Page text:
Tuesday, June 12, 2007

About-face: Closing night of Lohengrin at the Bastille

OK, so, I take back what I said about Mireille Delunsch's Elsa. Heard in excellent form last night, she's an outstanding Elsa. Her voice is creamy yet has a steely strength that's ideal for the part's wickedly high tessitura. At certain moments, I fantasized about hearing that voice sing Salome. Her solid acting also moved me. She was every inch the serene blonde girl dreaming about her savior. In the third act, plagued by doubt, she became frantically unhinged, running upstage into the darkness armed with a dim flame, imagining the arrival of the swan to take away her lover and savior.

There are few things as amazing as Ben Heppner on a good night. His clarion, ringing sound, and his musical, intelligent phrasing melt my heart. Last night he sang with relative ease, showing little of the strain that was in full display at the performance I attended last week.

It occurred to me that Ortrud has so very little to sing in the first act, and yet Waltraud Meier seemed to dominate the crowded stage. Her dramatic presence was so powerful that when she emerged on the balcony, at the end of the second act, to glare at Lohengrin and Elsa, standing hand in hand on the opposite balcony, I nearly jumped out of my seat. The expression on her face was so evil that if she had shot me a glance, I swear I would have turned to stone.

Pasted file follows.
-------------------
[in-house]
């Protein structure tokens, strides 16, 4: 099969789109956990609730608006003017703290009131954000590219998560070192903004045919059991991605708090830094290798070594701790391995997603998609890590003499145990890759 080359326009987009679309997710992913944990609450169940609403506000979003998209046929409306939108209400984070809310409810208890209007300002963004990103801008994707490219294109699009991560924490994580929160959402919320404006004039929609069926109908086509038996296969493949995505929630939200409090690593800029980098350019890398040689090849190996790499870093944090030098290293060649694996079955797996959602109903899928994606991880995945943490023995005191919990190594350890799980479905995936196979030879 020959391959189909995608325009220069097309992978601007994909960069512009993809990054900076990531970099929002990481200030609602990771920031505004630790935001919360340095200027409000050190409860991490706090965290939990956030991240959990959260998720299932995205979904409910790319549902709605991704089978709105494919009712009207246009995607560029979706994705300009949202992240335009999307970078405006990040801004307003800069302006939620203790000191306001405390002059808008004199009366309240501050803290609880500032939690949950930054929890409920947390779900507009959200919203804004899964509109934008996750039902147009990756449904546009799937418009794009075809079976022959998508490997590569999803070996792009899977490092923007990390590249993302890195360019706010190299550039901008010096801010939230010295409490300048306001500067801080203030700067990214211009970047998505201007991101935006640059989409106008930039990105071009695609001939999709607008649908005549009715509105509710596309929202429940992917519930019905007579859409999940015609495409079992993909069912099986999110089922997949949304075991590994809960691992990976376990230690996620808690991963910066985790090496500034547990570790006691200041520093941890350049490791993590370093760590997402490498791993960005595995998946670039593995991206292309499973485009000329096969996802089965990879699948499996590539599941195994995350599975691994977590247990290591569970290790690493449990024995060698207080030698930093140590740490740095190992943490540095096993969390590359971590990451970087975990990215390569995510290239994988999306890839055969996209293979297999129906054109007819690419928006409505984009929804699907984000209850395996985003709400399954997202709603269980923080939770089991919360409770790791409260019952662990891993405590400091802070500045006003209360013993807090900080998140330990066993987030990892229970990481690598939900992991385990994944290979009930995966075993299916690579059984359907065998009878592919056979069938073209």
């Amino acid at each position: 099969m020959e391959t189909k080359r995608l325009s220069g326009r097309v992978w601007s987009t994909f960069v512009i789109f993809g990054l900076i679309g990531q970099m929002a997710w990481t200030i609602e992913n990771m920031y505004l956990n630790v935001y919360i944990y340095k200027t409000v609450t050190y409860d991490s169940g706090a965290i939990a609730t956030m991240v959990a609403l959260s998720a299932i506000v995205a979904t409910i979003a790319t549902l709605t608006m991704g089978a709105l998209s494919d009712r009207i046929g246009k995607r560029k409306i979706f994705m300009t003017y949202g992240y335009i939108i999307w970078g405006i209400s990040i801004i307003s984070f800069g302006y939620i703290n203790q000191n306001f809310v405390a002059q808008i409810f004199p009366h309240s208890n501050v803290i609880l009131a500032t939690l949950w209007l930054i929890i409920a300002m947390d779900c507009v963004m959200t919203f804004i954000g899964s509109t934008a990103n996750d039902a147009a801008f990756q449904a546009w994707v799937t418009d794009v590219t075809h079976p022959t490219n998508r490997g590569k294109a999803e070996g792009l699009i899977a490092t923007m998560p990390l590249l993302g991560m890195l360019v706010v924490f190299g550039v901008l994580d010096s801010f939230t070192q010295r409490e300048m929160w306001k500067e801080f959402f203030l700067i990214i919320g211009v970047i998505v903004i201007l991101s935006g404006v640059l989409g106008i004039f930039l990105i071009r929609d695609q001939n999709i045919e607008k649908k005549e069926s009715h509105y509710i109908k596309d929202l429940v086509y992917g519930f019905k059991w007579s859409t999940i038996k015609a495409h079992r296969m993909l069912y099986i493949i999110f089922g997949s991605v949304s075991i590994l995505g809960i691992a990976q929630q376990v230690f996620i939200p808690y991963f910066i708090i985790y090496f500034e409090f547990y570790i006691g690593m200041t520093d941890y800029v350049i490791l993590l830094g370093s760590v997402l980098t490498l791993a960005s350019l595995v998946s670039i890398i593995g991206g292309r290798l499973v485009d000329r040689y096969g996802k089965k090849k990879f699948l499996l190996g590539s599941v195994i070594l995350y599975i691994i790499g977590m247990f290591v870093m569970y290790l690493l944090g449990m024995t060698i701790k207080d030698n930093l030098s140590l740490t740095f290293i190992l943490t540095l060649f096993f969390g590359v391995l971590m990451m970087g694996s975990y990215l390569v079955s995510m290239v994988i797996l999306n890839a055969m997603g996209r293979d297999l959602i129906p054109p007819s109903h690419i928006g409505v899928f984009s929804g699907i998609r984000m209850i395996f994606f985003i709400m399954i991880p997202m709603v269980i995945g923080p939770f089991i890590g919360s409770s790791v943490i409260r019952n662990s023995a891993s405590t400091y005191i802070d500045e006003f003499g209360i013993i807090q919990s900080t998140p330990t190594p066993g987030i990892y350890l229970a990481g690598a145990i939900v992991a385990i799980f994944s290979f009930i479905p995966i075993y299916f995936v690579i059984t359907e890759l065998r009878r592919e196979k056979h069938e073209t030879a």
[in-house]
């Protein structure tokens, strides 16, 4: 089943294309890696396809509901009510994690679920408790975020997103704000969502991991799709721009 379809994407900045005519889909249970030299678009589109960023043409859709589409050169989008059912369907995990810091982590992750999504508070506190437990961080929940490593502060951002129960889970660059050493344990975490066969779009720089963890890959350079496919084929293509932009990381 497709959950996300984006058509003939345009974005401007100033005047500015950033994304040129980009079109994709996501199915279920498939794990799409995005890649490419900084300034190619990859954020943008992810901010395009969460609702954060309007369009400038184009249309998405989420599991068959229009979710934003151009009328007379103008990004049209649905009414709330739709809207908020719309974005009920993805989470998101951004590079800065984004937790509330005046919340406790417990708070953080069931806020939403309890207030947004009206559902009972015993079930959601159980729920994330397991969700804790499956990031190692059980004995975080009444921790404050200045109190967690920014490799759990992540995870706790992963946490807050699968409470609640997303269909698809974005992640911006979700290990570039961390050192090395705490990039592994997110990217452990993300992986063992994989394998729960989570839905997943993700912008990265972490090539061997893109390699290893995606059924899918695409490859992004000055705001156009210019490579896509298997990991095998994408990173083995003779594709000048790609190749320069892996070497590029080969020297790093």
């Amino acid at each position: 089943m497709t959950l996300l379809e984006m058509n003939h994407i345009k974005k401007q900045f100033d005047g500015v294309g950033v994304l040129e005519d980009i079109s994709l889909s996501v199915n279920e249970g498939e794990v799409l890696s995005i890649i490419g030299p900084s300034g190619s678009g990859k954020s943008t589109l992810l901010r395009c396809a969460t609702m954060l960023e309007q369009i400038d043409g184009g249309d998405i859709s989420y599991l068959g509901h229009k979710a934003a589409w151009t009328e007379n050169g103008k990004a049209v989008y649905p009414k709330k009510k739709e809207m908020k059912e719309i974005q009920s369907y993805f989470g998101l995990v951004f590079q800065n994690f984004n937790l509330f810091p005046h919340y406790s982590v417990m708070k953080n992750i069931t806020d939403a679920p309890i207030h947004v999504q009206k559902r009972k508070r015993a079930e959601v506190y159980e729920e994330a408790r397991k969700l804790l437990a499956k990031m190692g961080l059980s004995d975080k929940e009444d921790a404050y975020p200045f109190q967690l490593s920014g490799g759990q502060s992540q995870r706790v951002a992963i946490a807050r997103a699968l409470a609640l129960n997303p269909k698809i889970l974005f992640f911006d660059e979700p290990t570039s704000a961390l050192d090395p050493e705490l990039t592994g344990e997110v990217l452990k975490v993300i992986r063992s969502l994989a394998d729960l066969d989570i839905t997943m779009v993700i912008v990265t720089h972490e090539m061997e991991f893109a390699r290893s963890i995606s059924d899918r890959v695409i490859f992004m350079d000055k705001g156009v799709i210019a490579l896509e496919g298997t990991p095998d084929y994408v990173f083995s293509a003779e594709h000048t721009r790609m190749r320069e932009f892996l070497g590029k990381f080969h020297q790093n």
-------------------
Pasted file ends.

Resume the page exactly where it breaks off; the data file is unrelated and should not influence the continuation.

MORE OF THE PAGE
The orchestra played splendidly. The trouble in the strings last week was not present last night. I greatly admire the vitality and spontaneity of Gergiev's reading of the score.

The cast was exuberant during multiple curtain calls, and the sold-out crowd was on its feet. I heard very few people around me speaking French; Wagnerites had traveled from all over to witness this star-studded production.

One thing about the staging: last week, I was puzzled that Elsa's brother planted a sapling at the very end of the opera. But last night it made sense. He had been anointed by a knight of the grail, who had emerged from the lush forest symbolic of his faraway land. The planting of a tree in the barren, war-torn wasteland of Brabant is a symbol of hope. As the tree grows and flourishes, so will he. Meier pointed at him and leaned over the balcony, extending her fingers like talons. But she couldn't reach him; evil had been conquered.

On my way to the Bastille, I saw a poster in the Luxembourg RER station, and boy am I glad I did, because I have just ordered a ticket to this:



What luck! Just two days before I leave Paris, Osvaldo Golijov will conduct, at the Festival de St-Denis, the French premiere of Ayre with Dawn Upshaw, Gustavo Santaolalla, and the Andalucian Dogs! What a send-off...

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